If there’s one thing that comes to mind when we think of the Brits (aside from soccer and tea), it’s the weather. But if a tech breakthrough pans out, as the UK’s Meteorological Office is currently vowing, the Queen’s subjects may have one less thing to complain about.
According to the BBC, British authorities have just given their blessing to fund the development of a £97 million weather-predicting supercomputer. That equates to just over $155 million, in case you’re wondering. But don’t go alerting the anti-fraud European organizations just yet. That sounds like a lot of dough, but it could be money well spent.
Built by Seattle-based Cray Inc, the British meteorological tool should be operational by next September. Met Office chief executive Rob Varley says that the new computer will allow officials to “add more precision, more detail, more accuracy to our forecasts on all time scales for tomorrow, for the next day, next week, next month and even the next century.”
That’s maybe taking it a little too far, although clearly, the uber-machine will revolutionize how the island nation handles and predicts extreme weather. Thanks to the far more precise forecasts, emergency services will be alerted earlier of imminent floods, and other harsh events.
Airport authorities will better be able to anticipate and prepare for heavy rain, snow, fog, and wind. Road and rail administrations could take improved precautionary methods for slippery, and icy conditions.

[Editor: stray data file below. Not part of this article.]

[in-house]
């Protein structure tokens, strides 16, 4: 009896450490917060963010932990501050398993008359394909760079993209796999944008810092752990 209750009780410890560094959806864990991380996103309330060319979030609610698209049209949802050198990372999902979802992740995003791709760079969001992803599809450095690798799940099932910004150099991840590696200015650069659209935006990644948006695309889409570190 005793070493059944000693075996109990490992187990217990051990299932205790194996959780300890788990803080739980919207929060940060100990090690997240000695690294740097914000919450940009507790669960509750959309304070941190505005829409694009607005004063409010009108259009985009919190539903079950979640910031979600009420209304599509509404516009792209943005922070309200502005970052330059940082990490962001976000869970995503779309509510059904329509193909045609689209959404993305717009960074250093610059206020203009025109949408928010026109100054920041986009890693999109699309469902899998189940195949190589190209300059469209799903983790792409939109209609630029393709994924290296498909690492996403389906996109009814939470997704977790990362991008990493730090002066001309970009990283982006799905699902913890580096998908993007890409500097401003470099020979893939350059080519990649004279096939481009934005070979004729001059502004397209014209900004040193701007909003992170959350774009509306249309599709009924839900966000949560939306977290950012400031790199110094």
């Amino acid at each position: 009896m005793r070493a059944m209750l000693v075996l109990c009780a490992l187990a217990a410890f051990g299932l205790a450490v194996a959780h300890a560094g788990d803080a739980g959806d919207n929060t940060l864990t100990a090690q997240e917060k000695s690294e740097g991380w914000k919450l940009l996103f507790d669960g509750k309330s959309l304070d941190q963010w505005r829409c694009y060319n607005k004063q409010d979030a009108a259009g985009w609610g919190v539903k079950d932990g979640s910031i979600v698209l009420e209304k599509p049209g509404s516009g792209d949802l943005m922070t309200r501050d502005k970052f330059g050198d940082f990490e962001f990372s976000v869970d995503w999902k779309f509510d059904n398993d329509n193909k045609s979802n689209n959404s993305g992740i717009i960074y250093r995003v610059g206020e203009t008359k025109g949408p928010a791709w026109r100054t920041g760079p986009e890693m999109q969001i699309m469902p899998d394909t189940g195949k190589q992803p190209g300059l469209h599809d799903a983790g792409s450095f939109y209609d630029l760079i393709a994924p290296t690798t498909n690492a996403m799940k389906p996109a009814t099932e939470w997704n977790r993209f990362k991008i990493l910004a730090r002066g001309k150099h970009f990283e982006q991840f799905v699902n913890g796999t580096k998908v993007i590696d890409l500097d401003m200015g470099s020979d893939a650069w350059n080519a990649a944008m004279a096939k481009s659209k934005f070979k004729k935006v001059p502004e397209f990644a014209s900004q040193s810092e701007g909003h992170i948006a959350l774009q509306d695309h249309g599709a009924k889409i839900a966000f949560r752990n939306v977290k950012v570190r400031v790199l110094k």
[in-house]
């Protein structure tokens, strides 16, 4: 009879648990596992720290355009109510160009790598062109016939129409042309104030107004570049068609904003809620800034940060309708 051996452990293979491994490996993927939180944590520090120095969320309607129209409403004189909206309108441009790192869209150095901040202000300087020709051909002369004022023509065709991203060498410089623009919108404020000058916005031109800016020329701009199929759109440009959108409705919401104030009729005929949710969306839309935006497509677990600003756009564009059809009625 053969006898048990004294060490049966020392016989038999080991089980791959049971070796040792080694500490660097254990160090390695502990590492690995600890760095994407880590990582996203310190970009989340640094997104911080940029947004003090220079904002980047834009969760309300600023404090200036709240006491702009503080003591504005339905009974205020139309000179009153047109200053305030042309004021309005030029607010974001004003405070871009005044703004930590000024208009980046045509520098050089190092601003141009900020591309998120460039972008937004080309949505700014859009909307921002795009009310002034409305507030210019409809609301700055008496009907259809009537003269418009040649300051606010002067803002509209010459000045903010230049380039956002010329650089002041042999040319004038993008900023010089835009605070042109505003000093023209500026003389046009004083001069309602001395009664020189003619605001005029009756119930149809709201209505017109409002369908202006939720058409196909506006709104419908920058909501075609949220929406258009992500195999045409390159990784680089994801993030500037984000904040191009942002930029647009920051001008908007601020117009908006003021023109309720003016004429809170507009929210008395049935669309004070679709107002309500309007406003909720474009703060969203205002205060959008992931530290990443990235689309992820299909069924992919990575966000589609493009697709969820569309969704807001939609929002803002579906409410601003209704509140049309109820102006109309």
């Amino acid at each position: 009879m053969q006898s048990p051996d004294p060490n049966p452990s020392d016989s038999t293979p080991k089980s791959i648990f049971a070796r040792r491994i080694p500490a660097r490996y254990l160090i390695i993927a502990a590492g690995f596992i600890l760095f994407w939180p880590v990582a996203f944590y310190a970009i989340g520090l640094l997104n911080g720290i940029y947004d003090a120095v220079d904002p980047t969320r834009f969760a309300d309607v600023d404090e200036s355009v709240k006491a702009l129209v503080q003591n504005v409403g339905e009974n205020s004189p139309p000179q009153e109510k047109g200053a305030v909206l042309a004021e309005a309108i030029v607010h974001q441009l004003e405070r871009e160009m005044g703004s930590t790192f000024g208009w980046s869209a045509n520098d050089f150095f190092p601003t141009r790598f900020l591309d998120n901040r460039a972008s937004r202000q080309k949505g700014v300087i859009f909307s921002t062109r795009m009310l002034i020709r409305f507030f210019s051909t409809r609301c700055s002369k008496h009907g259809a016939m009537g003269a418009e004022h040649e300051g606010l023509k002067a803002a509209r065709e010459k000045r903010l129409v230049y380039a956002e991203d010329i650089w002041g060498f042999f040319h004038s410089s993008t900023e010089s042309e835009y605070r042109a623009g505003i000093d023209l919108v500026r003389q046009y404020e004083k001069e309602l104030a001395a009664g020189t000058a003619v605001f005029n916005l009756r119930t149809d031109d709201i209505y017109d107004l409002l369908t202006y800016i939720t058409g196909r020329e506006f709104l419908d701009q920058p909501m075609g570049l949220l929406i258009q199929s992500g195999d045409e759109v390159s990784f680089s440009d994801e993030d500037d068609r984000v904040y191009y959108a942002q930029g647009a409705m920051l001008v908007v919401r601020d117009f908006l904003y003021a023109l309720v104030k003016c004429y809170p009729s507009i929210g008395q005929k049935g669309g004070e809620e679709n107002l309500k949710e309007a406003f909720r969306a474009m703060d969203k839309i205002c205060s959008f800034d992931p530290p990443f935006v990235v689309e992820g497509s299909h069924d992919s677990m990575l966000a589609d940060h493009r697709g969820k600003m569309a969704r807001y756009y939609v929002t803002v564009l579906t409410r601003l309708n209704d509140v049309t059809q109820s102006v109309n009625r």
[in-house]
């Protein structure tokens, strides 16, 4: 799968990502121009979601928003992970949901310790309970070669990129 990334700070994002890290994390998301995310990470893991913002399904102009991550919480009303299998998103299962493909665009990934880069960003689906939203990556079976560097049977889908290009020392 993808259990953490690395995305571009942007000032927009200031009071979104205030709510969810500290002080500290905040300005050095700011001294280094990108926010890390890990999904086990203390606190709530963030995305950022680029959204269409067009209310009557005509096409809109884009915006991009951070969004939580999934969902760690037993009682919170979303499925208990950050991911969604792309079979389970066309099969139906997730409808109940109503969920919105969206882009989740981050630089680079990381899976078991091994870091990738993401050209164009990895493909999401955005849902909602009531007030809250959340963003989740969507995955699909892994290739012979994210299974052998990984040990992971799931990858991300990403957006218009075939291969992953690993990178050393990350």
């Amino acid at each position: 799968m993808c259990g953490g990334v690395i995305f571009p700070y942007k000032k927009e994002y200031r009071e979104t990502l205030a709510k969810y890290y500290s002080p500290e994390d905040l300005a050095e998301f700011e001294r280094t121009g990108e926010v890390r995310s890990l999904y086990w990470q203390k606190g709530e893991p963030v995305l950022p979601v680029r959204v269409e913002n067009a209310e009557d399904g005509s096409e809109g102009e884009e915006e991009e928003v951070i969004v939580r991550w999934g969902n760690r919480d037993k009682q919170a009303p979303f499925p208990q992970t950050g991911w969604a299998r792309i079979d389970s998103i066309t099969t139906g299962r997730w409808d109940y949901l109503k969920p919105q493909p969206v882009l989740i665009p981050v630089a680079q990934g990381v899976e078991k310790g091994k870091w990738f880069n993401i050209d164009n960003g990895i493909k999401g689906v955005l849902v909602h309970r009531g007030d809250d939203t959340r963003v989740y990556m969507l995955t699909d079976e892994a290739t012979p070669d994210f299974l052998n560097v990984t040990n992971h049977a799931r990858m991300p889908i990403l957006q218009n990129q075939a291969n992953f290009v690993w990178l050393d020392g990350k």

24-hour temperatures should be calculated with up to 90 percent accuracy once the Cray XC40 is ready for action. Also, clearer predictions will be offered for six days starting next fall, instead of the current four. Finally, data analysis will be done every hour, not just four times a day, as is the case in the present.
The supercomputer will weigh more than 140 tons, and perform over 16,000,000,000,000,000 calculations a second. No, that last number is not a typo.
Also referred to as 16 petaflops, this mind-blowing processing power makes the UK’s upcoming supercomputer obscenely powerful.
However, incredibly enough, 16 petaflops is roughly half of the power that the Tianhe-2 boasts. The Chinese supercomputer is used for simulation, analysis, and various government security applications.
Want to bet that people will still be caught off guard by “sudden” downpours, and continue to complain of shifty, unpredictable weather conditions? That’s just plain old human nature, and no supercomputer can change that.
At least, not yet.